Peter Case

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A Walk In The Woods At Ben Frank’s.

I’d left the band. I was disorganized in that cottage up there in the canyon, living alone, banging on the piano I’d rented, with records scattered all over the couch and floor, and notebooks too. All I did was write and demo songs. There was never anything in the refrigerator except beer. On the shelf were boxes and boxes of sake. And I powered down coffee like mad when I wasn’t drinking beer or wine, sake or brandy. Not being much of a cook, I took all my meals out, down on Sunset Boulevard usually, at one of the places down there. My two favorites were Ben Franks’s twenty-four hour diner, and the famous natural food restaurant The Source, where I could pretend I was doing great things for my health.

One night I was sitting in a booth at the Source, picking at an avocado, beet, and bean sprout salad, when I realized Muhammad Ali was seated at the very next table, in discussion with a number of men. I listened in, couldn’t help it, and from what I could pick up, straining my ears as best I could, the guys were from the Olympic Committee, doing their best to convince the Champ to host the Olympic Boxing that was coming up in LA later in the Summer. I was trying to be cool, and not let on I was eavesdropping, but I nearly fell out of my seat when I heard Ali tell them, “I threw my medals in the river.” He was turning them down, and they were beseeching him. His no was solid, no matter how they begged, and finally he got up to walk out, right past my table. He was big as life, looking very strong, totally cool, and he winked at me as he walked out.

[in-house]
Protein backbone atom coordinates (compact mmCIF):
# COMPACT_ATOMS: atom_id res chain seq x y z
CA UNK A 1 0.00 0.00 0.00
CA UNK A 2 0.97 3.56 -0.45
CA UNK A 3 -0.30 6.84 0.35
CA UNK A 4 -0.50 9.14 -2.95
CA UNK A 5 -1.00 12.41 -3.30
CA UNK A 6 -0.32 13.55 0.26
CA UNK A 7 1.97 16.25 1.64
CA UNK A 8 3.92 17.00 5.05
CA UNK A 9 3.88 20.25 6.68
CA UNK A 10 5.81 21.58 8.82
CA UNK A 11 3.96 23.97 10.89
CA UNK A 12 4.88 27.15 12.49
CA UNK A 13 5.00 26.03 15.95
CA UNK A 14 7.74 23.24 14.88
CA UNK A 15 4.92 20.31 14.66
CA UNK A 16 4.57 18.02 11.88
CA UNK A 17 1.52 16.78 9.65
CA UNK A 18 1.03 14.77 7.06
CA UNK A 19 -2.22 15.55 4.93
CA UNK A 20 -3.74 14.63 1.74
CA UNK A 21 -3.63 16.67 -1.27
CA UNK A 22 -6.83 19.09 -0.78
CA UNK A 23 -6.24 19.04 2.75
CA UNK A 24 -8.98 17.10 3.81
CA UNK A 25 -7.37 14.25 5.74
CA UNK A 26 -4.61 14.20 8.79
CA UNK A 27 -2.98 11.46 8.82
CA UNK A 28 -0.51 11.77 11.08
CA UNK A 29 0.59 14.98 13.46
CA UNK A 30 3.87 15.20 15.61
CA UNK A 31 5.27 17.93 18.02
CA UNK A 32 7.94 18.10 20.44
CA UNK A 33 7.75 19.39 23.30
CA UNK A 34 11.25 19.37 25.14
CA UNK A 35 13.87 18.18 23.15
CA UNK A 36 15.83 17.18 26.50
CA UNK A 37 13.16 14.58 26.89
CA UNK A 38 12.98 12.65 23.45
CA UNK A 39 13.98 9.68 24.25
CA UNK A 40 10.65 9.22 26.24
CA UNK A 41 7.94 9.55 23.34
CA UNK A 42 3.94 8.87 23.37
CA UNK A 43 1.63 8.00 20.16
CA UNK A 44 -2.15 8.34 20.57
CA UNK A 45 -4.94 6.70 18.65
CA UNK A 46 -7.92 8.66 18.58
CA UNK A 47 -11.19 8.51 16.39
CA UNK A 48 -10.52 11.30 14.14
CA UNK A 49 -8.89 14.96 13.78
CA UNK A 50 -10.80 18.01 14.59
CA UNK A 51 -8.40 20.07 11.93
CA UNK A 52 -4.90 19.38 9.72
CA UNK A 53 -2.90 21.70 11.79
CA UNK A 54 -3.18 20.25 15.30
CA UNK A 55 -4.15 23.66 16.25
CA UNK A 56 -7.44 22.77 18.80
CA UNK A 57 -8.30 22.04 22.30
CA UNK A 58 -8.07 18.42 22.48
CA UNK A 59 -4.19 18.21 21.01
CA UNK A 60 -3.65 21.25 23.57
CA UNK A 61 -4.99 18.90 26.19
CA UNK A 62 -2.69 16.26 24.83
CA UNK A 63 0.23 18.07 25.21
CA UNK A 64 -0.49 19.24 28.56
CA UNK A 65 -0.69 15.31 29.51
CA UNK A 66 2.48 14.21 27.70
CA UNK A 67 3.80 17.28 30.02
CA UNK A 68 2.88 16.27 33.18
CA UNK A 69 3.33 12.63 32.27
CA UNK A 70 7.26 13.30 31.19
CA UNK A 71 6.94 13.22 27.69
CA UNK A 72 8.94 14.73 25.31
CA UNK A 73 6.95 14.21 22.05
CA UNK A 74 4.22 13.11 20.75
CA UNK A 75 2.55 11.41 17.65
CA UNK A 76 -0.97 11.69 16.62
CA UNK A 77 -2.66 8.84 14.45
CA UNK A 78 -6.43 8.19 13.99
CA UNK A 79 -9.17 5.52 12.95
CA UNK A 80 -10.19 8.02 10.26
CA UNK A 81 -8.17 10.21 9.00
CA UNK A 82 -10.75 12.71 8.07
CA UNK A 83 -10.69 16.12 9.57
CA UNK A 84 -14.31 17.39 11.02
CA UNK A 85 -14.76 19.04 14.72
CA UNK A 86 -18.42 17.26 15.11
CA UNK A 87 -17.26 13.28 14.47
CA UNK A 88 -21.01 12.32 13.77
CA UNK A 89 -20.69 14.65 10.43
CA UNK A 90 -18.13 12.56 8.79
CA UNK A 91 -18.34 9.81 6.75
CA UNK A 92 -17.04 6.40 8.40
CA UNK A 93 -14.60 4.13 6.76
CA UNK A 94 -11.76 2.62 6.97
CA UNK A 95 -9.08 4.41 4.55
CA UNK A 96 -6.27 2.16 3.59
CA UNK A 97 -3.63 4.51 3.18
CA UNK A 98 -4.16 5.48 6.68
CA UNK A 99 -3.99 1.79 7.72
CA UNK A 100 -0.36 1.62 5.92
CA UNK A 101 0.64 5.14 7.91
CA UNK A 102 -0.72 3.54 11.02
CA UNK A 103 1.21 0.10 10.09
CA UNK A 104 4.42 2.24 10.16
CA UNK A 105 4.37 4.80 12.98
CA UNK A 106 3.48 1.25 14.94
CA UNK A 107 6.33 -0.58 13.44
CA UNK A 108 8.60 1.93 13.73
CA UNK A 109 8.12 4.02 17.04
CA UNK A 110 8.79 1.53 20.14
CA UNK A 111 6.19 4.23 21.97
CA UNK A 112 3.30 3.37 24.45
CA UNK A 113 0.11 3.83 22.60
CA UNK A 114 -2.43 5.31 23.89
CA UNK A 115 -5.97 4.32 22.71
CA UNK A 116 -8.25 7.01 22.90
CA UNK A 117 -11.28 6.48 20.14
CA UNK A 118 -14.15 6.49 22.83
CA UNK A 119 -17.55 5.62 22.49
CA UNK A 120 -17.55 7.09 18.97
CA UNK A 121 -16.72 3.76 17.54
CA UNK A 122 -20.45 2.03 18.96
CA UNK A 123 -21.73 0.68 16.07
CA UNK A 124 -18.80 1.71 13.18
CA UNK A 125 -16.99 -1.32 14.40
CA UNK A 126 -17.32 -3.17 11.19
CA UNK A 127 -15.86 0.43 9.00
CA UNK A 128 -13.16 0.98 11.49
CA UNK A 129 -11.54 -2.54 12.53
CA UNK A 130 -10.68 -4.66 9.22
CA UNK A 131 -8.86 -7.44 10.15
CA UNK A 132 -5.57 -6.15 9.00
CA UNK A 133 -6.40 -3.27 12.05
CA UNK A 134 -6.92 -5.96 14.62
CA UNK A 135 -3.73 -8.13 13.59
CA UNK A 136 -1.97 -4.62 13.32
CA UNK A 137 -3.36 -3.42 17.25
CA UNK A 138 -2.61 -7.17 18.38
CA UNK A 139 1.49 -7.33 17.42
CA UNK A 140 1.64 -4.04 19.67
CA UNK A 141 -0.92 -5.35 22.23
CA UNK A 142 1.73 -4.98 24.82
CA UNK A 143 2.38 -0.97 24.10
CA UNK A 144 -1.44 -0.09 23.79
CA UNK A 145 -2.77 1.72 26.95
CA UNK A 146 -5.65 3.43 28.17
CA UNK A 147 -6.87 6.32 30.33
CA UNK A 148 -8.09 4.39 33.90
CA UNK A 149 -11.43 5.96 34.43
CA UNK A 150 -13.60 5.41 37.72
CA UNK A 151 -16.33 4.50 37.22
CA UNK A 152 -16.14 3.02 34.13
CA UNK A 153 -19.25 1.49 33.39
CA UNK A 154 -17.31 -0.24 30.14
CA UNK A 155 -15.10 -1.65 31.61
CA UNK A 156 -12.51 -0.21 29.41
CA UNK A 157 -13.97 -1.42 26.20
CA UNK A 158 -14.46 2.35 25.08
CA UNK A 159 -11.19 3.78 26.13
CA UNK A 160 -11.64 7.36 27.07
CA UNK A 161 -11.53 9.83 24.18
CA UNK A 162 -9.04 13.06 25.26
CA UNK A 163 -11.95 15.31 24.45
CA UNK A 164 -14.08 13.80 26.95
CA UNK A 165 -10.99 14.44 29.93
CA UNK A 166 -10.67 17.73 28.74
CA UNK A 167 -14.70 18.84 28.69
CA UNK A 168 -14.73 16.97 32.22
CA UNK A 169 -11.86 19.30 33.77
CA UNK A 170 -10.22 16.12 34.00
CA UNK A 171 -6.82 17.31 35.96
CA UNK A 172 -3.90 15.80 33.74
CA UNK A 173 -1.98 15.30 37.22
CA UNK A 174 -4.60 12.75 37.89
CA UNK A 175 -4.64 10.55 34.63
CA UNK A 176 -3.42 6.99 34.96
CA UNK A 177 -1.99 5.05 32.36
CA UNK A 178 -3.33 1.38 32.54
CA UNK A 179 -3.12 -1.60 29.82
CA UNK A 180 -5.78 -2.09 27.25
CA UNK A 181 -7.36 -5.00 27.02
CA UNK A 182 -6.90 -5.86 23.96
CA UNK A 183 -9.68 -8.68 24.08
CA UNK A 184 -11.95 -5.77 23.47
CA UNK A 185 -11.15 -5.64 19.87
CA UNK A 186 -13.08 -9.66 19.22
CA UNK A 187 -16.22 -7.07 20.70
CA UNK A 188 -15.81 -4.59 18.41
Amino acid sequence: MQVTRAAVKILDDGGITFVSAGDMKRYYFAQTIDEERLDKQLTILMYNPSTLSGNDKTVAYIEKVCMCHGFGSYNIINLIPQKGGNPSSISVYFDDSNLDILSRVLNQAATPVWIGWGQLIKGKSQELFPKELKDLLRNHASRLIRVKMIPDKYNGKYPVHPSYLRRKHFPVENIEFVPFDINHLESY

Another time I was up at Ben Frank’s restaurant in the small hours of the morning, sitting at the counter drinking cup after cup of the bad coffee they served there. David Bowie was just a few seats down from me at the counter, wearing a khaki coloured jacket, drinking the coffee too, leaning on his elbows and absently chain smoking, looking off into the imaginary distance. No one else seemed to notice him there, or seemed to care. That’s the way it was in Hollywood, it still had a few surprises left in it back then.

I was studying songwriting, trying to catch a ride to the next level, looking to tap secret power, pouring over the Song Of Solomon in the Old Testament, Robert Browning, the complete Hank Williams catalogue, and the ABC of Reading by Ezra Pound. EP laid it down as “dichten = condensare,” poetry as concentrated verbal expression. To condense. Highly charged language was the goal. Every word, every note is important to the whole. Whenever I saw the word poetry I read the word “songs.” I was consciously trying to expand my mind on the subject. I had a box set of Lotte Lenya singing the Brecht-Weill songs from Three Penny Opera and Mahogany, and I followed the lyrics in print in German and English. I was developing a love for condensed, colorful , concrete language. The best songs told their story by referencing the world of people and things directly, vividly evoking the senses. Dylan’s records reflected all of this in a big way. And I was digging Howling Wolf, Muddy Waters, Sonny Boy Williamson, plus all the pre-war blues, and somewhere in there I was still working on the lessons I’d learned as a street singer, as one of the Nerves. I was brewing up a hybrid.